So now that John Brennan has admitted that he lied about CIA spying on the Senate Intelligence Committee as the committee prepared its report on Bush-era torture, his denials and denunciations of his accusers at the time are in retrospect even more clearly self-serving and dishonest. But Obama won’t fire him because he’s afraid of the consequences. Brennan knows where the bodies were buried, which drones killed them, and when Obama ordered those drone strikes.
Whatever happens with the [torture] report itself and despite the recent CIA apology, don’t expect the Senate to bring perjury charges against former CIA leaders for any lies to Congress. (It didn’t do so, after all, in the earlier case of Director of National Intelligence James Clapper.) And don’t expect prosecutions of significant figures from a Justice Department that, in the Obama years, refused to prosecute even those in the CIA responsible for the deaths of prisoners.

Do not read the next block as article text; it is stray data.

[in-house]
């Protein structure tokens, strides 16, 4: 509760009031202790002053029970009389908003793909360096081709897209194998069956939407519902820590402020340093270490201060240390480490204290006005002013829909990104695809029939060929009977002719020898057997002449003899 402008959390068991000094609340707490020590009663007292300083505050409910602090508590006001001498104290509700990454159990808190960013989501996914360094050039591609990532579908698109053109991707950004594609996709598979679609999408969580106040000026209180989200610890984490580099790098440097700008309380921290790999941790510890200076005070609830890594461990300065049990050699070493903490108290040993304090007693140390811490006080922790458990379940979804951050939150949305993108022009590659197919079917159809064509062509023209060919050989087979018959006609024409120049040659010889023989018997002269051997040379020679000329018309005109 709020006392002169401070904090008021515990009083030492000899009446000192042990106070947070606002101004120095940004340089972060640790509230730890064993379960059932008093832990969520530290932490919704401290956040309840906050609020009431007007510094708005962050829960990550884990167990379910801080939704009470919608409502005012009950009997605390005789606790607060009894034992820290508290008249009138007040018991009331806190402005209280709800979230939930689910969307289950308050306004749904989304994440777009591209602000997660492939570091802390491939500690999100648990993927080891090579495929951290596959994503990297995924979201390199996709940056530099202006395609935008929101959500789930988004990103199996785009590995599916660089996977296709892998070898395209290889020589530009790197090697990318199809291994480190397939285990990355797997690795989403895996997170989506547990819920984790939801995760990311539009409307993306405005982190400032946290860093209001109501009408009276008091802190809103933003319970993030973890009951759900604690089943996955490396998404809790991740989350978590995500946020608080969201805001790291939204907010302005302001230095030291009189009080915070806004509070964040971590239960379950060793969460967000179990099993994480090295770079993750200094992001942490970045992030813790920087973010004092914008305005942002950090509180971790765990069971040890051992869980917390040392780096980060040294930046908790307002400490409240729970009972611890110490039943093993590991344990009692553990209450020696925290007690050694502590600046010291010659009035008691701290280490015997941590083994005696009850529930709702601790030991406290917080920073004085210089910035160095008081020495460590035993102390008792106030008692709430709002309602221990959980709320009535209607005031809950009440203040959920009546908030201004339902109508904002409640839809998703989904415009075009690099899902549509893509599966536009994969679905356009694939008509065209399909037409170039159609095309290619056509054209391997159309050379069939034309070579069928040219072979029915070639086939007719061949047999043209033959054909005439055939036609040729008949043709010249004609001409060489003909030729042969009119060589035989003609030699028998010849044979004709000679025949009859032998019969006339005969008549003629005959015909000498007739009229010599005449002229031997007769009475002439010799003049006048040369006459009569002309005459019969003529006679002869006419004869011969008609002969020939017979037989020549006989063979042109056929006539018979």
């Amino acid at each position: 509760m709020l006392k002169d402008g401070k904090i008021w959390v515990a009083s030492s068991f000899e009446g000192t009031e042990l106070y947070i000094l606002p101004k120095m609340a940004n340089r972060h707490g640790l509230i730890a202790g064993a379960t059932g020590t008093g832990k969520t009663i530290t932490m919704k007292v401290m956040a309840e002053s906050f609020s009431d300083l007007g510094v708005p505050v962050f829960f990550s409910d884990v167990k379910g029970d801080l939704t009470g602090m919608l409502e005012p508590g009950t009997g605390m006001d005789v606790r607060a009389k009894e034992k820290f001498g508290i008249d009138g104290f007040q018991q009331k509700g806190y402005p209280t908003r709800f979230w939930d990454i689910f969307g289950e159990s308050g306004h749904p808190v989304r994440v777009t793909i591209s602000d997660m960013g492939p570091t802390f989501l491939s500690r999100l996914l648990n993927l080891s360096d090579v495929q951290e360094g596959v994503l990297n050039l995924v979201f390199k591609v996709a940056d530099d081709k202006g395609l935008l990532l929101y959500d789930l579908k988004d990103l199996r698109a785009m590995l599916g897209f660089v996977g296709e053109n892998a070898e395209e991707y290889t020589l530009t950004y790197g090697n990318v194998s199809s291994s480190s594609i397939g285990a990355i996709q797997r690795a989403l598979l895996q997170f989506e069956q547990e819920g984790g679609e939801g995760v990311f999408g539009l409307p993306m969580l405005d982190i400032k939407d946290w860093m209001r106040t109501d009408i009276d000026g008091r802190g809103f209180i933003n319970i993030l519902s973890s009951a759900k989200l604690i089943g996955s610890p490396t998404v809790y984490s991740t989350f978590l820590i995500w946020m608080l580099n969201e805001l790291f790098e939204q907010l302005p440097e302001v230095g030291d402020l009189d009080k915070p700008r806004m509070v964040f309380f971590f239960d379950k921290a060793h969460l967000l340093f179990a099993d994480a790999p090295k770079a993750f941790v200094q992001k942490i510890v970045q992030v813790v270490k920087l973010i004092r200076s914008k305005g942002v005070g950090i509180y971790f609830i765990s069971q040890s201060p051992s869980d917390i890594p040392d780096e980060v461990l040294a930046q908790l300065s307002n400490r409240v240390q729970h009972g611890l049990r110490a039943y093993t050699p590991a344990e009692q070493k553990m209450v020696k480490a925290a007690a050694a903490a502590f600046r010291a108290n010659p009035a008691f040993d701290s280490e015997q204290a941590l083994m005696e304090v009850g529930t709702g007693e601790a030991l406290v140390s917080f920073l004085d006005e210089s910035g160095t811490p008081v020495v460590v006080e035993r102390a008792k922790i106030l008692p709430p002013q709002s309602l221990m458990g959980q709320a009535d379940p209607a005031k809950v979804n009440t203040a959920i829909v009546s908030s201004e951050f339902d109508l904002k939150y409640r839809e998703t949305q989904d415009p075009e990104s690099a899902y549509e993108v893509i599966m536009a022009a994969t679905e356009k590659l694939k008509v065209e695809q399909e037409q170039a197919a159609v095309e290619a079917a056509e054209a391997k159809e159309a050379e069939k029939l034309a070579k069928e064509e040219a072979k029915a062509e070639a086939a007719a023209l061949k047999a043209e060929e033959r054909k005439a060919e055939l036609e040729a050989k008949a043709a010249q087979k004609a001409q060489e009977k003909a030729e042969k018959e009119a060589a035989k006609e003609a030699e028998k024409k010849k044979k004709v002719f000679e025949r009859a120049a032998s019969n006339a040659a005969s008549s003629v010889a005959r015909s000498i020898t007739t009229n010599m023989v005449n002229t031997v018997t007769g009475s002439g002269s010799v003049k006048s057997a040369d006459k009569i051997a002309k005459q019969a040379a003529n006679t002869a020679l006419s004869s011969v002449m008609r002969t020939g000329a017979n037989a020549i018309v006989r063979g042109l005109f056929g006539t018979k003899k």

The fact is that, for the Fourth Branch, this remains the age of impunity. Hidden in a veil of secrecy, bolstered by secret law and secret courts, surrounded by its chosen corporations and politicians, its power to define policy and act as it sees fit in the name of American safety is visibly on the rise. No matter what setbacks it experiences along the way, its urge to expand and control seems, at the moment, beyond staunching. In the context of the Senate’s torture report, the question at hand remains: Who rules Washington?